Ma Ying-jeou


Ma Ying-jeou
▪ 2009

born July 13, 1950, Hong Kong

      On March 22, 2008, Ma Ying-jeou, a Harvard-educated former mayor of Taipei, won a landslide victory in Taiwan's presidential election, defeating Frank Hsieh of the pro-independence Democratic Progressive Party (DPP) by a 58% to 42% margin. Ma was the candidate and former chairman of the Kuomintang (KMT), or Nationalist Party, which supported closer relations with Beijing and eventual reunification with China. His triumph followed a similarly resounding win for the KMT in Taiwan's legislative elections on January 12, when the Nationalists secured 81 of the 113 seats in the Legislative Yuan (parliament). The decisive poll results ensured that Ma would take office on May 20 with a solid mandate, and he vowed to restore the island's rapid economic growth of the 1980s and '90s, in part by boosting trade and investment ties with China.

      Ma was born in British-occupied Hong Kong to parents who had fled mainland China after the communist victory in 1949. The family settled in Taiwan in 1951. Ma grew up in Taipei and studied law at National Taiwan University. He won a scholarship to continue his studies in the United States, where he earned a Master of Laws degree (1976) from New York University and a Doctor of Juridical Science degree (1981) from Harvard University. Returning to Taiwan, he entered public service. One of his early assignments was as an English interpreter for then president Chiang Ching-kuo. Ma later served (1984–88) as deputy secretary-general of the KMT.

      In 1991 Ma was elected a representative to Taiwan's National Assembly and appointed vice-chairman of the Mainland Affairs Council. He served as the country's minister of justice from 1993 to 1996. Two years later he scored an impressive political victory by defeating future president Chen Shui-bian in the Taipei mayoral race. Though Ma was reelected in 2002 and was elevated to the KMT chairmanship in 2005, his political career was imperiled after allegations surfaced in late 2006 that he had misused public funds while serving as Taipei's mayor. He was formally indicted on corruption charges in February 2007. Ma resigned the KMT chair but nevertheless forged ahead with his presidential campaign. The Taipei District Court acquitted him of all charges the following August, and the Taiwanese High Court upheld the acquittal in December.

      Among Ma's first priorities as president were to open direct air and shipping links with China and to lift restrictions on Taiwanese investments in the mainland. He also planned to pursue “confidence-building measures” aimed at easing military tensions across the Taiwan Strait. While promising to work toward a formal peace agreement with China, he favoured an approach that emphasized “pragmatism and incrementalism” and conceded that “it will take some time” to thaw frosty bilateral relations.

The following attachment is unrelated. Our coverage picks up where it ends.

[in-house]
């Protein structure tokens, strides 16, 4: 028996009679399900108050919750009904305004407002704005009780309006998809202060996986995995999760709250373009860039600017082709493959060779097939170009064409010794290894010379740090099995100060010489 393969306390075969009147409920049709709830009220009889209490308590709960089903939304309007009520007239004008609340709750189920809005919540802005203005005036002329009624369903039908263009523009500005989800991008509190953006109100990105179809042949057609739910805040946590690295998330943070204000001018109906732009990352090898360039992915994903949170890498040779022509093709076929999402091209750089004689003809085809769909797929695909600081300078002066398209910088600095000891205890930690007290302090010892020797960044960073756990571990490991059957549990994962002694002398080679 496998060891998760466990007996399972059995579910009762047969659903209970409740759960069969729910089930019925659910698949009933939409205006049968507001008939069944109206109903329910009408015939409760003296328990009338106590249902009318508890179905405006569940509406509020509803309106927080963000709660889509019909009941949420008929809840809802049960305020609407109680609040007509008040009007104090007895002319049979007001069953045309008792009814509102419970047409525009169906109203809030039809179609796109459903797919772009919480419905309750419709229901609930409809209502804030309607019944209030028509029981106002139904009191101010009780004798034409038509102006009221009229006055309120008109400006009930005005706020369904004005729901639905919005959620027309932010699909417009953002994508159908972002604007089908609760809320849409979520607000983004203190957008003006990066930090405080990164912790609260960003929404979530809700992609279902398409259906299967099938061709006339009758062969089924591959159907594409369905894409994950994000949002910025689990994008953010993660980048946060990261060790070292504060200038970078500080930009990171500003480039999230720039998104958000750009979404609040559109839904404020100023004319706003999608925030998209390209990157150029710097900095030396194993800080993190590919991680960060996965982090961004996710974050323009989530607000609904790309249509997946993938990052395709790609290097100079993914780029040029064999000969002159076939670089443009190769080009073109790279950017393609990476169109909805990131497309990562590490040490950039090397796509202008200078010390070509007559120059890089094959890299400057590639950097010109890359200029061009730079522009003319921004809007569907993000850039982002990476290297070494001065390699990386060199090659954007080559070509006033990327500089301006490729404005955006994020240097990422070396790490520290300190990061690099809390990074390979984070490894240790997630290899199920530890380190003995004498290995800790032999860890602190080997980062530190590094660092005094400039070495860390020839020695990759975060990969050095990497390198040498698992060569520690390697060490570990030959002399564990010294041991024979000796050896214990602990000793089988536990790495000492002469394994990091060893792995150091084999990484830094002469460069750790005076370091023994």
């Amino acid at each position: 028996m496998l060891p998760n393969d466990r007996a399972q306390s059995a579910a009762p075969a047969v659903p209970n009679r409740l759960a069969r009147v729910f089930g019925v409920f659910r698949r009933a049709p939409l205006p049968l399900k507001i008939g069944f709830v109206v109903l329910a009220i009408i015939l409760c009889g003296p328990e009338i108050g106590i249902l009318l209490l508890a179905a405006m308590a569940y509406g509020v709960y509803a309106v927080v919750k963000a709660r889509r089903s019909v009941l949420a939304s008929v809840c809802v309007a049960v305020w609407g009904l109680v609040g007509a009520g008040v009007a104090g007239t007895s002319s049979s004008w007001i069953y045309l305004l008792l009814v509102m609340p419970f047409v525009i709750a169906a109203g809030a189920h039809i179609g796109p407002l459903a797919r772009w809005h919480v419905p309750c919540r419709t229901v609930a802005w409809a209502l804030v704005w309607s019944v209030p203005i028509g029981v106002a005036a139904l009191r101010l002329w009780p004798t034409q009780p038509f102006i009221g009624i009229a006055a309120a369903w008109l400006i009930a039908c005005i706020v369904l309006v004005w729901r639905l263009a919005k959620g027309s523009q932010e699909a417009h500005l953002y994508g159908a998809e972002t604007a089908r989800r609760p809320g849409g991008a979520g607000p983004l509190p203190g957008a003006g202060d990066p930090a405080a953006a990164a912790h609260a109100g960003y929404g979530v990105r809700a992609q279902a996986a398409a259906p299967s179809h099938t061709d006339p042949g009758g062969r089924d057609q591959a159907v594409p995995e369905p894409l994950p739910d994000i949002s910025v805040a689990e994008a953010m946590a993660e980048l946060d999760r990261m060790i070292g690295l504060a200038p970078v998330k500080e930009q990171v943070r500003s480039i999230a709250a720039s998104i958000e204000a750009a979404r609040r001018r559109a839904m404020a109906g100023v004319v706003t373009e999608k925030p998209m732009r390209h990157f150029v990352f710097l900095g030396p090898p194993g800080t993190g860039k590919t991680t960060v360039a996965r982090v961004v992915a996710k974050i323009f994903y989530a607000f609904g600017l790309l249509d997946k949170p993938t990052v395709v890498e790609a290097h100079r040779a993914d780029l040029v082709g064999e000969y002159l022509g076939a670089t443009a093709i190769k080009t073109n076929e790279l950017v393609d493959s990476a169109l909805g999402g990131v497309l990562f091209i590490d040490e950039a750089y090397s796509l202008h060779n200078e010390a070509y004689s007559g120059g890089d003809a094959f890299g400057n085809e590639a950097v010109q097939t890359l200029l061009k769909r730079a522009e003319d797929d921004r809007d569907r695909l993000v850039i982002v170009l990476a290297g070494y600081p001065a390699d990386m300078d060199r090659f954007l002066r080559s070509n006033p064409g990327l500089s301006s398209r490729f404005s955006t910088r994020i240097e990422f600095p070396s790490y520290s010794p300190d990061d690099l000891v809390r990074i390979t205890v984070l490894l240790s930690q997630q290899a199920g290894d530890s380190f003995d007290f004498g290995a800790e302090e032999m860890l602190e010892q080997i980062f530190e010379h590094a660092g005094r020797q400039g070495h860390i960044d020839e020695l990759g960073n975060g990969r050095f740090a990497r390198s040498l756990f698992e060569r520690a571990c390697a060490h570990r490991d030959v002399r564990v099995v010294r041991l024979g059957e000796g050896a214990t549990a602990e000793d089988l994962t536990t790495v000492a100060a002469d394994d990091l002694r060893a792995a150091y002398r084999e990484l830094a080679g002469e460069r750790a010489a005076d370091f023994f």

Sherman Hollar

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▪ president of Taiwan
born July 13, 1950, Hong Kong

      Hong Kong-born politician who was chairman of the Nationalist Party (Kuomintang; 2005–07) and who in 2008 became president of the Republic of China ( Taiwan).

      Ma was born in British-occupied Hong Kong to parents who had fled mainland China after the communist victory in 1949. The family settled in Taiwan in 1951. Ma grew up in Taipei and studied law at National Taiwan University. He won a scholarship to continue his studies in the United States, where he earned a master of laws degree (1976) from New York University and a doctor of juridical science degree (1981) from Harvard University. Returning to Taiwan, he entered public service. One of his early assignments was as an English interpreter for the president, Chiang Ching-kuo, who had succeeded his father, Chiang Kai-shek. Ma later served (1984–88) as deputy secretary-general of the Nationalist Party, which supported closer relations with Beijing and eventual reunification with China.

      In 1991 Ma was elected a representative to Taiwan's National Assembly and was appointed vice-chairman of the Mainland Affairs Council. He served as the country's minister of justice from 1993 to 1996. Two years later he defeated future president Chen Shui-bian in the Taipei mayoral race. Though Ma was reelected in 2002 and was elevated to the KMT chairmanship in 2005, his political career was imperiled after allegations surfaced in late 2006 that he had misused public funds while serving as Taipei's mayor. He was formally indicted on corruption charges in February 2007. Ma resigned his KMT leadership post but nevertheless forged ahead with his presidential campaign. The Taipei District Court acquitted him of all charges the following August, and the Taiwan High Court upheld the acquittal in December.

      On March 22, 2008, Ma won a landslide victory in Taiwan's presidential election, defeating Frank Hsieh of the governing Democratic Progressive Party (DPP) by a 58 percent to 42 percent margin. His triumph followed a similarly resounding win for the KMT in Taiwan's legislative elections on January 12, when the Nationalists secured 81 of the 113 seats in the Legislative Yuan (parliament). Ma, who took office on May 20, 2008, vowed to restore the island's rapid economic growth of the 1980s and '90s, in part by boosting trade and investment ties with China. His other priorities included opening direct air and shipping links with China and lifting restrictions on Taiwan's investments in the mainland. He also planned to pursue measures aimed at easing military tensions across the Taiwan Strait. While promising to work toward a formal peace agreement with China, he favoured an incremental approach and conceded that it would take time to thaw frosty bilateral relations.

Sherman Hollar
 

* * *


Universalium. 2010.

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